Saro-Wiwa was vice chair of the Unrepresented Nations and Peoples Organization (UNPO) General Assembly from 1993 to 1995. UNPO is an international, non-violent, and democratic organisation (of which MOSOP is a member). Its members were indigenous peoples, minorities, and unrecognised or occupied territories who joined together to protect and promote their human and cultural rights, to preserve their environments and to find non-violent solutions to conflicts which affect them.
As expected, this stance did not place him in the good books of the government, especially since it was a military government. In 1992, Saro-Wiwa was imprisoned for several months, without trial, by the Nigerian military government. In January 1993, MOSOP organised peaceful marches of around 300,000 Ogoni people, more than half of the Ogoni population, through four Ogoni urban centres, drawing international attention to their people's plight.
Saro-Wiwa was arrested again and detained by Nigerian authorities in June 1993 but was released after a month. On 21 May 1994, four Ogoni chiefs (all on the conservative side of a schism within MOSOP over strategy) were brutally murdered.
Even though Saro-Wiwa had been denied entry to Ogoniland on the day of the murders, he was arrested along with eight other MOSOP leaders and accused of having a hand in it. They denied the charges but was still imprisoned for over a year before being found guilty and sentenced to death by a specially convened tribunal.
Some of their lawyers resigned in protest against the alleged manipulation of the trial by the Abacha regime. The resignations left the defendants to their own means against the tribunal, which continued to bring witnesses to testify against Saro-Wiwa and his peers.
Many of these supposed witnesses later admitted that they had been bribed by the Nigerian government to support the criminal allegations. At least two witnesses who testified that Saro-Wiwa was involved in the murders of the Ogoni elders later recanted, stating that they had been bribed with money and offers of jobs with Shell to give false testimony, in the presence of Shell's lawyer.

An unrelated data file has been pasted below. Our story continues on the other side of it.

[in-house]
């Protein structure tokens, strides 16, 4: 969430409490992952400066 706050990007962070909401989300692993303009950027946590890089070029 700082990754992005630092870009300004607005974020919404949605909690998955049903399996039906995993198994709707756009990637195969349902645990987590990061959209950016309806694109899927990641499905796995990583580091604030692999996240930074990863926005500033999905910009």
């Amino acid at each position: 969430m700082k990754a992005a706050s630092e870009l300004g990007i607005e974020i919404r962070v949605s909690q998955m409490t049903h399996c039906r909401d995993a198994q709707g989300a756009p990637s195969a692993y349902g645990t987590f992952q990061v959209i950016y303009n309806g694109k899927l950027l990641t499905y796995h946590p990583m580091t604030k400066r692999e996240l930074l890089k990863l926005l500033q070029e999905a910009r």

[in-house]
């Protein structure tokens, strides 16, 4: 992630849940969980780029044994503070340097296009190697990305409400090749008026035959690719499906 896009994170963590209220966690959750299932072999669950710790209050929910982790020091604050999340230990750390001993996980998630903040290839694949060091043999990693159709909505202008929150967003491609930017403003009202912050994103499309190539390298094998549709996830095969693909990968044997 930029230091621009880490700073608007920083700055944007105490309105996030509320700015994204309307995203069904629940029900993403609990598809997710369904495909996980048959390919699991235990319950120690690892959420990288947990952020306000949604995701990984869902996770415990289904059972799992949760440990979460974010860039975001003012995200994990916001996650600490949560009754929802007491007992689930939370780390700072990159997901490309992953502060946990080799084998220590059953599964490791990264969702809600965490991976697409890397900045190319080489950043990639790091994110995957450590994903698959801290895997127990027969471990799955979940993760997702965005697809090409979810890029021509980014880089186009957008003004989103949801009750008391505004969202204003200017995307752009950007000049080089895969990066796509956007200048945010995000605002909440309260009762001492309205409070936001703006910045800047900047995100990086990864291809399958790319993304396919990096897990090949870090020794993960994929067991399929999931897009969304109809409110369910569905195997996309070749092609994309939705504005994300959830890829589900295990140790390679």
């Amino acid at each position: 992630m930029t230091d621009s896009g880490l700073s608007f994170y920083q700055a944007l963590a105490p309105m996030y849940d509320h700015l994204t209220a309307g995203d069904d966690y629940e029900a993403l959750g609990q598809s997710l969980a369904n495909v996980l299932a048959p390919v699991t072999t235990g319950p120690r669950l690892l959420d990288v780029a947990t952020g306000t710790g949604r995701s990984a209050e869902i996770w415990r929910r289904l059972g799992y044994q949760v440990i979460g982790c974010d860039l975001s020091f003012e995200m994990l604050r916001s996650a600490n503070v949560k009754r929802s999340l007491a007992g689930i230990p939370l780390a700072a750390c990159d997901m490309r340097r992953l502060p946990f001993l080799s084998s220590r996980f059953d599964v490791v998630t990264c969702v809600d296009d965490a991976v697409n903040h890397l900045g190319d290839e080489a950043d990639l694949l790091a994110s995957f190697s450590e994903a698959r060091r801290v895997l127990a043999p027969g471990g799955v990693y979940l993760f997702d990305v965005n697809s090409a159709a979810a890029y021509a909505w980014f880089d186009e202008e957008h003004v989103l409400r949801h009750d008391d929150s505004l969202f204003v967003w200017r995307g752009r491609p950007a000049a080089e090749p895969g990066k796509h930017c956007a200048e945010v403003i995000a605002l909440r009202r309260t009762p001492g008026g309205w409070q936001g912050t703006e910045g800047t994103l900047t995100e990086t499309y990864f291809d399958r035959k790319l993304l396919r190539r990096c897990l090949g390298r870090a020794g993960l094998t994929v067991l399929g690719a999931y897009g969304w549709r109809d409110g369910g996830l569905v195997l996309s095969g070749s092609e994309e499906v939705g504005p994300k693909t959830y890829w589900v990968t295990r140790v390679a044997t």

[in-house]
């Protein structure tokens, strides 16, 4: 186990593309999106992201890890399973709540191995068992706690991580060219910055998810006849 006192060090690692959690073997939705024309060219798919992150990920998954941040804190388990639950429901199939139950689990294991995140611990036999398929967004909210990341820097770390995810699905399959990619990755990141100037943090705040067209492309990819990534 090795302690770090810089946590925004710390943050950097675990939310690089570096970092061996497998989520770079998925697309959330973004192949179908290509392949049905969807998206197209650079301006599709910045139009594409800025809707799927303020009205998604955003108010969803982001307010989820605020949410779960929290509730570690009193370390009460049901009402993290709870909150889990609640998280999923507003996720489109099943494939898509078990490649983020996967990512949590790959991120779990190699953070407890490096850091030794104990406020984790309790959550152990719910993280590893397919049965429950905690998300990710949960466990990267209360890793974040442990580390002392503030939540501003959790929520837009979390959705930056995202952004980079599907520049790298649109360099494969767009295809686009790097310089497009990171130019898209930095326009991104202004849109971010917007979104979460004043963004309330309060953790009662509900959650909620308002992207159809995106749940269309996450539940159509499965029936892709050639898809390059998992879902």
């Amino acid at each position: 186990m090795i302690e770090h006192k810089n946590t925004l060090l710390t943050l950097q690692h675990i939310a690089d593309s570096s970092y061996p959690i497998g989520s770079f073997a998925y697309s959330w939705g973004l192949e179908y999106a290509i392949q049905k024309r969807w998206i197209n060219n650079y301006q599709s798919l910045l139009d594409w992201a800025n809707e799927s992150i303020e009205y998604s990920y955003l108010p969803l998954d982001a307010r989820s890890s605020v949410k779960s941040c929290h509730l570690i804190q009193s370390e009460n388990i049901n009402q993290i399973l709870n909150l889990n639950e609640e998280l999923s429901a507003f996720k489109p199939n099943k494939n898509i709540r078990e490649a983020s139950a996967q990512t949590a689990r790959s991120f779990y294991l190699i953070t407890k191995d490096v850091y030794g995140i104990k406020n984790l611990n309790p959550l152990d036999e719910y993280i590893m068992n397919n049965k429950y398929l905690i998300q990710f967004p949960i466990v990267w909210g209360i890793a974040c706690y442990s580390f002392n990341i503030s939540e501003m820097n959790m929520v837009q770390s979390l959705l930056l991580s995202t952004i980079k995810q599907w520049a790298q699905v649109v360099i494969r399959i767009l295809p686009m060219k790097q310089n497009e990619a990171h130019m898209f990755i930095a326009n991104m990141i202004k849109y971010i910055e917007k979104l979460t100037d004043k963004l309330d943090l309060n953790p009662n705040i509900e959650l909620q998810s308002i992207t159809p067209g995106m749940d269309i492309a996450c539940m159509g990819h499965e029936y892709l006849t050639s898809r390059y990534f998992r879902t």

On 10 November 1995, Saro-Wiwa and the rest of the Ogoni nine were killed by hanging by military personnel. They were buried in Port Harcourt cemetery. The trial was widely criticized by human rights organisations and, half a year later, Ken Saro-Wiwa received the Right Livelihood Award for his courage, as well as the Goldman Environmental Prize.
Their execution led to Nigeria’s suspension from the Commonwealth of Nations, which lasted for over three years. The Royal Dutch Shell and Brain Anderson, Head of its Nigeria Operations, were believed to have connived with the military government on Saro-Wiwa’s trial and execution.
Beginning in 1996, the Center for Constitutional Rights (CCR), Earth Rights International (ERI), Paul Hoffman of Schonbrun, DeSimone, Seplow, Harris & Hoffman and other human rights attorneys have brought a series of cases to hold Shell accountable for alleged human rights violations in Nigeria, including summary execution, crimes against humanity, torture, inhumane treatment and arbitrary arrest and detention.
The company denied the allegations, despite testimonies stating otherwise, but it agreed a $15.5 million out-of-court settlement in favour of the families of the victims in 2009, saying that the payment was not a concession of guilt, but a gesture for peace.
Recalling his death, his son Kenule Bornale Saro-Wiwa, writer and journalist, recalled the tragic event thus: “On the day they killed him I remember walking up a hilly street in Auckland. I was 25 years old and had flown to New Zealand to try to lobby the Commonwealth heads of state to intervene on behalf of my father, who had been sentenced to death at the end of October. At the top of the street I turned to view the sunset.
“Looking out over the city centre below me and out into the harbour in the distance, I watched the sun sink into the sea, casting a pale orange glow against the sky. I remember the exact moment he died. I was sitting in a restaurant chatting and laughing with friends when I felt a brief palpitation in my chest, it felt like a vital connection had been ruptured inside me and I just knew. It was midnight in Auckland and midday in Nigeria and my father had just been hanged; his broken body lay in a shallow sand pit in a hut at the condemned prisoners block at Port Harcourt prison.”
Sadly, most of the things for which he fought and died, his people are yet to fully enjoy as there is still a lot to be done in terms of environmental clean-up, and providing of facilities for the indigenes of Ogoniland.